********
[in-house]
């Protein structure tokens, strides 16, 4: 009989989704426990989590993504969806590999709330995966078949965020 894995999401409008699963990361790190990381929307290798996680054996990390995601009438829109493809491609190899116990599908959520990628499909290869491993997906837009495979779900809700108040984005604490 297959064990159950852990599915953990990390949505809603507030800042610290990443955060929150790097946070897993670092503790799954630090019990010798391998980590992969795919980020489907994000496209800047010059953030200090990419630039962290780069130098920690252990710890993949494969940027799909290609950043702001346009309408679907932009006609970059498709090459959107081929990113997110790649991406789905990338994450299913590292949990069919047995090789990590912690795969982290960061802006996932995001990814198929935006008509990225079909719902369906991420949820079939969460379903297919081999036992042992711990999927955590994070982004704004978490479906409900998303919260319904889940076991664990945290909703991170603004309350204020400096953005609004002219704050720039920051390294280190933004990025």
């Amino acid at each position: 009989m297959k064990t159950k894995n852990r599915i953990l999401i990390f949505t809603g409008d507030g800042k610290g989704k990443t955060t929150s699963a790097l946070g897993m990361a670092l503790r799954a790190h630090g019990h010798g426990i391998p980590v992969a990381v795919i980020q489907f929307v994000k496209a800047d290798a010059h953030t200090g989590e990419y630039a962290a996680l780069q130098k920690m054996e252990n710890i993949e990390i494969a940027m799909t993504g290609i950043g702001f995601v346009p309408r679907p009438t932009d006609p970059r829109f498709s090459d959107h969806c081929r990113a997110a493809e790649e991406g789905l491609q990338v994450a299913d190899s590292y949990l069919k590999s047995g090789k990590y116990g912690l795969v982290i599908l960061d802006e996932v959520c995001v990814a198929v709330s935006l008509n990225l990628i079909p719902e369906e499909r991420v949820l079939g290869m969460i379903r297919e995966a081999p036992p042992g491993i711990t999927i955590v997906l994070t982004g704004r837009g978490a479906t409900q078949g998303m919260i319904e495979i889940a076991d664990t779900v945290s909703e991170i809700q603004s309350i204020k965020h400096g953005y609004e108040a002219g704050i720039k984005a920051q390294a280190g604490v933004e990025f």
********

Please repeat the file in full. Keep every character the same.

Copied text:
[in-house]
């Protein structure tokens, strides 16, 4: 009989989704426990989590993504969806590999709330995966078949965020 894995999401409008699963990361790190990381929307290798996680054996990390995601009438829109493809491609190899116990599908959520990628499909290869491993997906837009495979779900809700108040984005604490 297959064990159950852990599915953990990390949505809603507030800042610290990443955060929150790097946070897993670092503790799954630090019990010798391998980590992969795919980020489907994000496209800047010059953030200090990419630039962290780069130098920690252990710890993949494969940027799909290609950043702001346009309408679907932009006609970059498709090459959107081929990113997110790649991406789905990338994450299913590292949990069919047995090789990590912690795969982290960061802006996932995001990814198929935006008509990225079909719902369906991420949820079939969460379903297919081999036992042992711990999927955590994070982004704004978490479906409900998303919260319904889940076991664990945290909703991170603004309350204020400096953005609004002219704050720039920051390294280190933004990025």
């Amino acid at each position: 009989m297959k064990t159950k894995n852990r599915i953990l999401i990390f949505t809603g409008d507030g800042k610290g989704k990443t955060t929150s699963a790097l946070g897993m990361a670092l503790r799954a790190h630090g019990h010798g426990i391998p980590v992969a990381v795919i980020q489907f929307v994000k496209a800047d290798a010059h953030t200090g989590e990419y630039a962290a996680l780069q130098k920690m054996e252990n710890i993949e990390i494969a940027m799909t993504g290609i950043g702001f995601v346009p309408r679907p009438t932009d006609p970059r829109f498709s090459d959107h969806c081929r990113a997110a493809e790649e991406g789905l491609q990338v994450a299913d190899s590292y949990l069919k590999s047995g090789k990590y116990g912690l795969v982290i599908l960061d802006e996932v959520c995001v990814a198929v709330s935006l008509n990225l990628i079909p719902e369906e499909r991420v949820l079939g290869m969460i379903r297919e995966a081999p036992p042992g491993i711990t999927i955590v997906l994070t982004g704004r837009g978490a479906t409900q078949g998303m919260i319904e495979i889940a076991d664990t779900v945290s909703e991170i809700q603004s309350i204020k965020h400096g953005y609004e108040a002219g704050i720039k984005a920051q390294a280190g604490v933004e990025f």